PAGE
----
My eldest brother and I have watched football together since he reluctantly took me to a game under parental pressure (at 15, having to be guardian to a 9 year old was a mission many would have undertaken with a sulk), but whereas I was instantly hooked, the same scenario a couple of years earlier had failed to have the same effect on my middle brother. I often envy his non commitment.
Nearly 50 years later, his second match prompted the half time comment that he would leave it a bit longer for the third game, and you could fully understand why.
While the stifling heat was undoubtedly a factor in the lethargy of both teams, the sparkling weather was not nearly matched by the spectacle on the pitch.
Town’s dogged determination was admirable in a way, given the energy sapping conditions, but soporific in many more. Fulham were largely clueless, and their fans restless, forcing Murphy in to just one save beyond the regulation and the game was not helped by regular injury stoppages and an over fussy referee (who’s non-intervention, ironically, late in the game cost us 2 points).
Amidst the torpor, Town forced Fulham’s keeper in to 2 saves, and had the much discussed Butterfield’s shot fallen more kindly, Bunn may have put us in to an ill deserved lead.
Jacob, who was widely reported to be out of the squad (along with Vaughan, which also turned out to be false), showed us what we will be missing if Derby’s 4th offer is high enough. His intelligence and quick feet shone throughout – not only will it be a shame for him to go, you can’t also help feeling that, finances aside, his talent will be sidelined once the Rams get their full squad back and a player who possibly slightly lacks top division football quality through a lack of pace isn’t entirely convinced by the potential move either.
Thankfully, the first half drifted to an end – Fulham’s forwards had barely troubled dogged but sleep inducing Town defending and, yet again, deploying Wells up front largely on his own (against a huge centre half) never allowed us to build good pressure.
As they had against Hull, however, Town showed more ambition in a relatively lively second half. It was by no stretch of the imagination a classic , but both sides began to find more space and Town were showing more adventure.
Scannell had two back post efforts – a shot easily saved when Wells was better placed and a header the keeper did well to claw away – and the travelling support could see a little hope.
At the other end, Murphy made an excellent point blank save from a header and, along with a high quality stop from a McCormick free kick later in the game, has adapted exceptionally well to his new number 1 status. He is certainly not afraid to vent his frustrations at defenders – a sheepish Lynch was lambasted for giving away a cheap corner in the first half – and it is the type of organisational attention you want a keeper to show and which Smithies largely lacked.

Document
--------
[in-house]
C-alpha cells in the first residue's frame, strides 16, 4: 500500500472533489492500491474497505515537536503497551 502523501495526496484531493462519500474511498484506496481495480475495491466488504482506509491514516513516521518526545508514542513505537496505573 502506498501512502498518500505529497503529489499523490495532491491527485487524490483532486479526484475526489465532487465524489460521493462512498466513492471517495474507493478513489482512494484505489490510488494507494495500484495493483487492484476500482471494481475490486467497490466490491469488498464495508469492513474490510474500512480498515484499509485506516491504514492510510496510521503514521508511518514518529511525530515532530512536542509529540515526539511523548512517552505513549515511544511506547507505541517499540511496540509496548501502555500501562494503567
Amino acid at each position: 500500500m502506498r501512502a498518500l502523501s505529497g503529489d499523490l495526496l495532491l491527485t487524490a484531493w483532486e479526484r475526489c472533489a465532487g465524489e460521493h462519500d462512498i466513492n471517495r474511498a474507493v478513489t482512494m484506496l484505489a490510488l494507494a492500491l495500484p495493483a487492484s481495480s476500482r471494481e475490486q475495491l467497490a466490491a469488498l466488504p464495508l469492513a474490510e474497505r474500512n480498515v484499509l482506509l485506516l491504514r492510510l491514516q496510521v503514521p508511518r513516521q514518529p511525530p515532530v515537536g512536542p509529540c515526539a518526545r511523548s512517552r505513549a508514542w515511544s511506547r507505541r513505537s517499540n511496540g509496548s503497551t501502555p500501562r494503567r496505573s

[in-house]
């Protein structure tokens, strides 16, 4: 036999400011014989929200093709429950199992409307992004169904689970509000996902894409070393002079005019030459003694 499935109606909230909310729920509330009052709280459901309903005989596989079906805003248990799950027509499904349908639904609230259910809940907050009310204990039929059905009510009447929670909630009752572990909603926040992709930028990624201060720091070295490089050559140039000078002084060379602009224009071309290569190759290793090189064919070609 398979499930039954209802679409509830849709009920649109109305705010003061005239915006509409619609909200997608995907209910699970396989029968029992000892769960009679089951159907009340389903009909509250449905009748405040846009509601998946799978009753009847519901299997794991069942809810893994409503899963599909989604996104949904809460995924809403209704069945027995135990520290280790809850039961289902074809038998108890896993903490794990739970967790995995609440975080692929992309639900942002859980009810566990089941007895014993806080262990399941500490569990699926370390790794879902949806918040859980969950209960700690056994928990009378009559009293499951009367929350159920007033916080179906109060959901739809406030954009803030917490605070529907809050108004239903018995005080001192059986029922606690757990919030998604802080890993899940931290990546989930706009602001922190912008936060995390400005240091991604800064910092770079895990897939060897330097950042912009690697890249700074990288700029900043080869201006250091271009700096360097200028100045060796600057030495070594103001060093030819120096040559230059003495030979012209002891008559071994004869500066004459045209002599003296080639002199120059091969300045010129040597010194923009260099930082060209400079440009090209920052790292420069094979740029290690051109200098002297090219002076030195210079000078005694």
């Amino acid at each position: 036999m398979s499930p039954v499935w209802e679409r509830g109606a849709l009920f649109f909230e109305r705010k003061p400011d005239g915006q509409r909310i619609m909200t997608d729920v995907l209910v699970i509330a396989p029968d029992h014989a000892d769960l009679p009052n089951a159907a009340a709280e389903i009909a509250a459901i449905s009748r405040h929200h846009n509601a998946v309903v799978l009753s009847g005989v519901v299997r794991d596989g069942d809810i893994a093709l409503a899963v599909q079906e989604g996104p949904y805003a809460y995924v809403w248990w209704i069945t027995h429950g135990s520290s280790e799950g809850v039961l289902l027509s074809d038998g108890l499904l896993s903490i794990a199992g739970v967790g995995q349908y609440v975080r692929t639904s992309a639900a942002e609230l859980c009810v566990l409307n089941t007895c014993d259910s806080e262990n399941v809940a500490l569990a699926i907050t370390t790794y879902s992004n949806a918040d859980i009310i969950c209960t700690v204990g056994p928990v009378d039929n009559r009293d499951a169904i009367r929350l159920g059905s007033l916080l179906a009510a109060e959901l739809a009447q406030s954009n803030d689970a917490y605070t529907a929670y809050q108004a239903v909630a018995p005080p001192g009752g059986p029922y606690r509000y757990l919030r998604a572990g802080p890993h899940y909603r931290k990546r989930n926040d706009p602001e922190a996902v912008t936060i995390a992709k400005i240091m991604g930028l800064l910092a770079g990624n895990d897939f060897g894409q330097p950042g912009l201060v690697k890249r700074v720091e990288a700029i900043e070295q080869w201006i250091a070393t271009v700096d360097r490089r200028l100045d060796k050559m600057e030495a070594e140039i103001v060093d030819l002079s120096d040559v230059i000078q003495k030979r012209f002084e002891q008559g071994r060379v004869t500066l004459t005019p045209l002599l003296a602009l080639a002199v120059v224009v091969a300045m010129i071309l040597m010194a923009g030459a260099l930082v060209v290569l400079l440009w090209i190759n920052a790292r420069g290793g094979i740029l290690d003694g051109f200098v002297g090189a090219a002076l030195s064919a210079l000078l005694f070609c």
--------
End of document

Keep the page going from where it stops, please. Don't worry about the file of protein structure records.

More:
The save at close range was pivotal – shortly afterwards, a Bunn surge on the right took him past a couple of defenders before the ball broke loose to Wells to slot home. It was his first goal away from home since the early part of last season at Ipswich and while he can still be unconvincing in general play (not helped by performing a now familiar but alien role), he looks harper in front of goal when rare chances come his way.
At this point, Chris Powell’s pragmatic tactics made some sense – soak up home side pressure then counter when they become frustrated – and further chances were created while Fulham simply didn’t look very dangerous despite having most of the possession following the goal. The best of these should have fallen to Miller (who had replaced Scannell to protect the talisman’s hamstring), but instead of playing the ball to him, Bunn elected to try to squeeze the ball in at the near post but the keeper was equal to it.
Butterfield was then replaced by Dempsey following a dead leg injury (inappropriate thoughts turned to an imminent medical) and much of our forward momentum was lost as eyes turned to the clock.
5 minutes of injury time were tortuous enough without the referee, who had favoured the home side throughout, refused what looked like an obvious free kick for 2 separate hacks at Bunn in the corner. Had Bunn been in a Fulham shirt, a game closing free kick would have been awarded but, as it was, a frustrated Bunn gave away a foul himself and the desperate Cottagers through up a long ball to their giant centre half to knock down to substitute Cauley Woodrow to equalise from close range.
The disappointment was palpable, but when the ire towards the referee had died down, supporters could reflect upon the fact that even a point seemed highly unlikely beforehand with the upheavals we are having to suffer in the lead up to the close of the transfer window.
A win, which we probably deserved, would have boosted us up an admittedly nascent league table of a division producing a surprising number of draws in the first weeks of the season, and it would have been a confidence boost for players, manager and fans.
While the football had been of fairly poor quality and the ending frustrating and disappointing, a summer visit to Craven Cottage and its gentrified surroundings was still pleasurable – though not enough to persuade my brother to experience the delights of Wolverhampton, Hull and Middlesbrough any time soon.